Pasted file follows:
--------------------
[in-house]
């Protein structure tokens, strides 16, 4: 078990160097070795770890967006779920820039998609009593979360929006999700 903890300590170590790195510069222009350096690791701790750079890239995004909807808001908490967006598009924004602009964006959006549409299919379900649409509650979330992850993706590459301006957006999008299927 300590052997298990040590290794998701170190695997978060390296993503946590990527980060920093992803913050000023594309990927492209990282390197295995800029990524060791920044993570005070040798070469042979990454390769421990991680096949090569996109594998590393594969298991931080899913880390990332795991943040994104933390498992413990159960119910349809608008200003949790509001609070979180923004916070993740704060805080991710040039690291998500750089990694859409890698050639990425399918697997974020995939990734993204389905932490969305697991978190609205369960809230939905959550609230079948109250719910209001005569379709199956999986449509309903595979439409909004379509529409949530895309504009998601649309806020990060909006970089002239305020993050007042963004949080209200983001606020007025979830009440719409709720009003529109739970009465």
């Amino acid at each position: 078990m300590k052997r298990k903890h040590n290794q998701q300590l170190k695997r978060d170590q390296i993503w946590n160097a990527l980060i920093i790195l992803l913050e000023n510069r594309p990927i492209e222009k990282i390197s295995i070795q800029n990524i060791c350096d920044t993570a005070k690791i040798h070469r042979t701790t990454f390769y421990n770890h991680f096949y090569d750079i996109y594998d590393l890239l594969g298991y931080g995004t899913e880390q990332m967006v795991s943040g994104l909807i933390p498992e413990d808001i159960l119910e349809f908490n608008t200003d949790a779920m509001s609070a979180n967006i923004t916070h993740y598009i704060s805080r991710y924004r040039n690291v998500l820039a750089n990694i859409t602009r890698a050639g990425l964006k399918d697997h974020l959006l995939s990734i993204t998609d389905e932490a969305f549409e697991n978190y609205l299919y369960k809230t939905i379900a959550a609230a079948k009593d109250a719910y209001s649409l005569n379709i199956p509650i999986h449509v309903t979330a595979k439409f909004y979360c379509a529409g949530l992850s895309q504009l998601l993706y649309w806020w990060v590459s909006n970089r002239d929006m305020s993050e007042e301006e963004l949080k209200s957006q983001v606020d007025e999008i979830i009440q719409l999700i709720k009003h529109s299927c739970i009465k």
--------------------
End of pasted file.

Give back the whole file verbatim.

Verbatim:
[in-house]
């Protein structure tokens, strides 16, 4: 078990160097070795770890967006779920820039998609009593979360929006999700 903890300590170590790195510069222009350096690791701790750079890239995004909807808001908490967006598009924004602009964006959006549409299919379900649409509650979330992850993706590459301006957006999008299927 300590052997298990040590290794998701170190695997978060390296993503946590990527980060920093992803913050000023594309990927492209990282390197295995800029990524060791920044993570005070040798070469042979990454390769421990991680096949090569996109594998590393594969298991931080899913880390990332795991943040994104933390498992413990159960119910349809608008200003949790509001609070979180923004916070993740704060805080991710040039690291998500750089990694859409890698050639990425399918697997974020995939990734993204389905932490969305697991978190609205369960809230939905959550609230079948109250719910209001005569379709199956999986449509309903595979439409909004379509529409949530895309504009998601649309806020990060909006970089002239305020993050007042963004949080209200983001606020007025979830009440719409709720009003529109739970009465």
């Amino acid at each position: 078990m300590k052997r298990k903890h040590n290794q998701q300590l170190k695997r978060d170590q390296i993503w946590n160097a990527l980060i920093i790195l992803l913050e000023n510069r594309p990927i492209e222009k990282i390197s295995i070795q800029n990524i060791c350096d920044t993570a005070k690791i040798h070469r042979t701790t990454f390769y421990n770890h991680f096949y090569d750079i996109y594998d590393l890239l594969g298991y931080g995004t899913e880390q990332m967006v795991s943040g994104l909807i933390p498992e413990d808001i159960l119910e349809f908490n608008t200003d949790a779920m509001s609070a979180n967006i923004t916070h993740y598009i704060s805080r991710y924004r040039n690291v998500l820039a750089n990694i859409t602009r890698a050639g990425l964006k399918d697997h974020l959006l995939s990734i993204t998609d389905e932490a969305f549409e697991n978190y609205l299919y369960k809230t939905i379900a959550a609230a079948k009593d109250a719910y209001s649409l005569n379709i199956p509650i999986h449509v309903t979330a595979k439409f909004y979360c379509a529409g949530l992850s895309q504009l998601l993706y649309w806020w990060v590459s909006n970089r002239d929006m305020s993050e007042e301006e963004l949080k209200s957006q983001v606020d007025e999008i979830i009440q719409l999700i709720k009003h529109s299927c739970i009465k």